2) Financial Analyst who runs over EV for several years.
Are you suggesting that when evaluating the above examples, the impact of survivorship bias is of a similar order of magnitude?
I just want to add, that Kurzweil's success / resume, preceded his predictions, so you can't say that's the output of survivorship bias.
1965, age 17 - he appears on I've Got a Secret where he plays music that a computer he built composed.
Age 20 - sells company for 500k (inflation adjusted). Company used a computer program to match high school students with colleges.
1976 - His company successfully produces the first computer program capable of recognizing text written in any normal font aka first print-to-speech reading machine.
17 Honorary degrees.
Has successfully cured himself of Diabetes (to the extent where he has absolutely no symptoms, and no doctor could "spot" it).
He's currently 62 with the mind/body of a 45-50 year old.
The man is clearly a genius even if you think he is crazy.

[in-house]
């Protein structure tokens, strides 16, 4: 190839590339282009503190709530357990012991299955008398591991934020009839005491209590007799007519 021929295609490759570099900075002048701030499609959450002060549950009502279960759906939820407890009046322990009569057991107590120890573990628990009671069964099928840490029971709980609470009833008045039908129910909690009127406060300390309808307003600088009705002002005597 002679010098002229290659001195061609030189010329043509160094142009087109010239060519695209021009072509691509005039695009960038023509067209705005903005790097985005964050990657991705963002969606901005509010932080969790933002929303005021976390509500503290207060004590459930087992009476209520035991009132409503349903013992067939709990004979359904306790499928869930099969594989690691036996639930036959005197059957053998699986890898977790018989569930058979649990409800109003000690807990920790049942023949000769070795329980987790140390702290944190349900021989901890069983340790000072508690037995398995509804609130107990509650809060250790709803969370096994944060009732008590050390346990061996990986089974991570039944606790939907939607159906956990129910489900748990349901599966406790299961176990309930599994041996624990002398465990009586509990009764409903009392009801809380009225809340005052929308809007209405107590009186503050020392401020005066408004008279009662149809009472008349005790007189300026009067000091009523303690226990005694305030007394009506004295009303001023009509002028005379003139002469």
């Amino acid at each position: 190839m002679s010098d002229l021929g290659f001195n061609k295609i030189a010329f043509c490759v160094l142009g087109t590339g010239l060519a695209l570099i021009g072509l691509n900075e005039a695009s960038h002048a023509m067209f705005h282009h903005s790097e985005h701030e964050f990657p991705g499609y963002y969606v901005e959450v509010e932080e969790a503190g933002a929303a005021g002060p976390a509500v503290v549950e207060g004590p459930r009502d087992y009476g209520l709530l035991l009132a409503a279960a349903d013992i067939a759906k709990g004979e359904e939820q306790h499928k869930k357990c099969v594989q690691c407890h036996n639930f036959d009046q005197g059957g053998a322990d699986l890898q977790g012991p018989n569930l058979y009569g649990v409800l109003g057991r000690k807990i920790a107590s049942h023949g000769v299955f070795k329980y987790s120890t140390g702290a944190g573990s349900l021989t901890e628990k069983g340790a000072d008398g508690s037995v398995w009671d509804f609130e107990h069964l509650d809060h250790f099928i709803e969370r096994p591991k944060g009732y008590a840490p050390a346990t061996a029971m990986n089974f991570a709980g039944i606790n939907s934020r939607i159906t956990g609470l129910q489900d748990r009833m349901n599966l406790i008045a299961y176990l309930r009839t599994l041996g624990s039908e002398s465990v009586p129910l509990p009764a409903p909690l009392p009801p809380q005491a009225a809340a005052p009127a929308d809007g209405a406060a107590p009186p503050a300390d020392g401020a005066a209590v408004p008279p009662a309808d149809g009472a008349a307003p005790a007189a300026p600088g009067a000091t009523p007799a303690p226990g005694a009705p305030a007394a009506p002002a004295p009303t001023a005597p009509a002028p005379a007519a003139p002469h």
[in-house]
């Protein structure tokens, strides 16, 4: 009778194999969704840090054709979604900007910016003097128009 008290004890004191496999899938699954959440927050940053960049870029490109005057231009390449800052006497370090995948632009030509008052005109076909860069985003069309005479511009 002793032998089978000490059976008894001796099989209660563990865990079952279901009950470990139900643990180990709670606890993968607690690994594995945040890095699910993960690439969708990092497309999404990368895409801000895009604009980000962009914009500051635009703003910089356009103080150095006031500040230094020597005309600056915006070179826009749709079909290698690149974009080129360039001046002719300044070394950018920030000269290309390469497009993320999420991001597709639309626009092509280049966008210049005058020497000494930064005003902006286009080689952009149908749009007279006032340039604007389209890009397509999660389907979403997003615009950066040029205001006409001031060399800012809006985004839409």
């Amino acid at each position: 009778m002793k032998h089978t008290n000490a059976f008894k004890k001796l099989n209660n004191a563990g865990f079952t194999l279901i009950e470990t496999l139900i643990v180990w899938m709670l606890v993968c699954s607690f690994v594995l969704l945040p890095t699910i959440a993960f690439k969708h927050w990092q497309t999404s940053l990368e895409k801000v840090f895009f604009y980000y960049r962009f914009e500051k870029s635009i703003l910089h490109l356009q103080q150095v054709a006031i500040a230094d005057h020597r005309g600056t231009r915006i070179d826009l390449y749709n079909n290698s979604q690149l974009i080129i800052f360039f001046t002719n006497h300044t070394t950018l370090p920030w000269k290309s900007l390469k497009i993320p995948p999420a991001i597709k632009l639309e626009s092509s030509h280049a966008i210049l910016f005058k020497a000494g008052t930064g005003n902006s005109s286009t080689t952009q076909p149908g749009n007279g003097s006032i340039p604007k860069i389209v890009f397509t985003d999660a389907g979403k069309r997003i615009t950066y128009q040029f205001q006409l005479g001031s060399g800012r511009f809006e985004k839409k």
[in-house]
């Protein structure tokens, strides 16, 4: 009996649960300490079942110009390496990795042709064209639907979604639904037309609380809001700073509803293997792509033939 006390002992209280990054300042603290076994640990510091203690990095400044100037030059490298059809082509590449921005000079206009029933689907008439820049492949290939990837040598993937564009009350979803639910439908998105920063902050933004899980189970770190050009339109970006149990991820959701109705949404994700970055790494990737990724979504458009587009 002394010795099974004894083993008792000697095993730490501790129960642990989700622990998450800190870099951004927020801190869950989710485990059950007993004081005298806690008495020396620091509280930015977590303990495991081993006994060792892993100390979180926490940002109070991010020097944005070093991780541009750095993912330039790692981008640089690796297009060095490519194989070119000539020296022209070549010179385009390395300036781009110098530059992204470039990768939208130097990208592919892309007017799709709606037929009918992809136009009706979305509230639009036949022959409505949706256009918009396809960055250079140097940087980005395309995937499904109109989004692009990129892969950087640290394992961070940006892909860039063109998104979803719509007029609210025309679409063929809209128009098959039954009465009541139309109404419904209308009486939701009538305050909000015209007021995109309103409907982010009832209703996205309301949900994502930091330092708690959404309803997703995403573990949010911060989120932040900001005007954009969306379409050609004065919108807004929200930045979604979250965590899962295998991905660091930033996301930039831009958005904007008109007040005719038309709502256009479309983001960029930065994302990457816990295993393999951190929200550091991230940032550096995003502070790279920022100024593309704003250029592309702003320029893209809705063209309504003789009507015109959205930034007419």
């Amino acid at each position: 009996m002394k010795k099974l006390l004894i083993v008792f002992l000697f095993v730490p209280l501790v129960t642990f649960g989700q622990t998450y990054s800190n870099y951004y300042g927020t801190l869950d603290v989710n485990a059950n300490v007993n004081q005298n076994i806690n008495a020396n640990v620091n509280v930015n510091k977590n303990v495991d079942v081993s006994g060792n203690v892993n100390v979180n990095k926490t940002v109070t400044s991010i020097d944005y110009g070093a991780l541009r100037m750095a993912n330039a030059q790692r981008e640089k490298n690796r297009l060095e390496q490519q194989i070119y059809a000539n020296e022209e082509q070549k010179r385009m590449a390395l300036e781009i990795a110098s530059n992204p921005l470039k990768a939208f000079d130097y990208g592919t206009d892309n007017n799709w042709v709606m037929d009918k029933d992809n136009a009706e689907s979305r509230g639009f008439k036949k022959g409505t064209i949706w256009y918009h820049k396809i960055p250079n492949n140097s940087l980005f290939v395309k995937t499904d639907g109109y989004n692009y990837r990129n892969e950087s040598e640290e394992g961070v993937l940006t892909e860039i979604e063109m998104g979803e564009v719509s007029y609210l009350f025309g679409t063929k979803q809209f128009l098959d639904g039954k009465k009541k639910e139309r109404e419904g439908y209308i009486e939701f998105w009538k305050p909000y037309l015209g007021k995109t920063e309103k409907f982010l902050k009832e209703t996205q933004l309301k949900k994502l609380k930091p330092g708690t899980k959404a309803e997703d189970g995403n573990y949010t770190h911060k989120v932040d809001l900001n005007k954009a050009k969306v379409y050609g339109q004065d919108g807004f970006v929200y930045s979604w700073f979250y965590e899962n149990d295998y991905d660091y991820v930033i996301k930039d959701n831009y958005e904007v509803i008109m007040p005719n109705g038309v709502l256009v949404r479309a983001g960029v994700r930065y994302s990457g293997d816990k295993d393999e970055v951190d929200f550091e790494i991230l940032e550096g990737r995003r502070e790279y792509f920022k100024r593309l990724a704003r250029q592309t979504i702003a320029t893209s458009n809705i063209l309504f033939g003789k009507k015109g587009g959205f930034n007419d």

I didn't say my intuition should have merit. I was explaining to you how easy it would be to prove me wrong. Set you up for a layup (assuming you are right) and you didn't take it.
The vast majority of his arguments are discussing technologies that are in production/testing, or are already demonstrable today.
For every prediction he makes (other than the ones that need no explanation), he goes into great detail to prove the basis for the technology exists. He discusses companies current manpower/budgets. Refers to who some of the lead designers / developers / funders are. He discusses what they are capable of today, why the fall short of currently being on the market, and what is needed to overcome that.
If you had even skimmed the book, you'd know the ridiculous depth he goes into. It's obvious that you're just flat out lying and haven't read TSIN.
Kurzweil is irrelevent. The idea is good or it is not idependently of him. Makes no sense to believe it or not based on Kurzweil's track record. the only relevence of his track record is whether we bother to read about his ideas in the first place. Clearly he has passed that hurdle.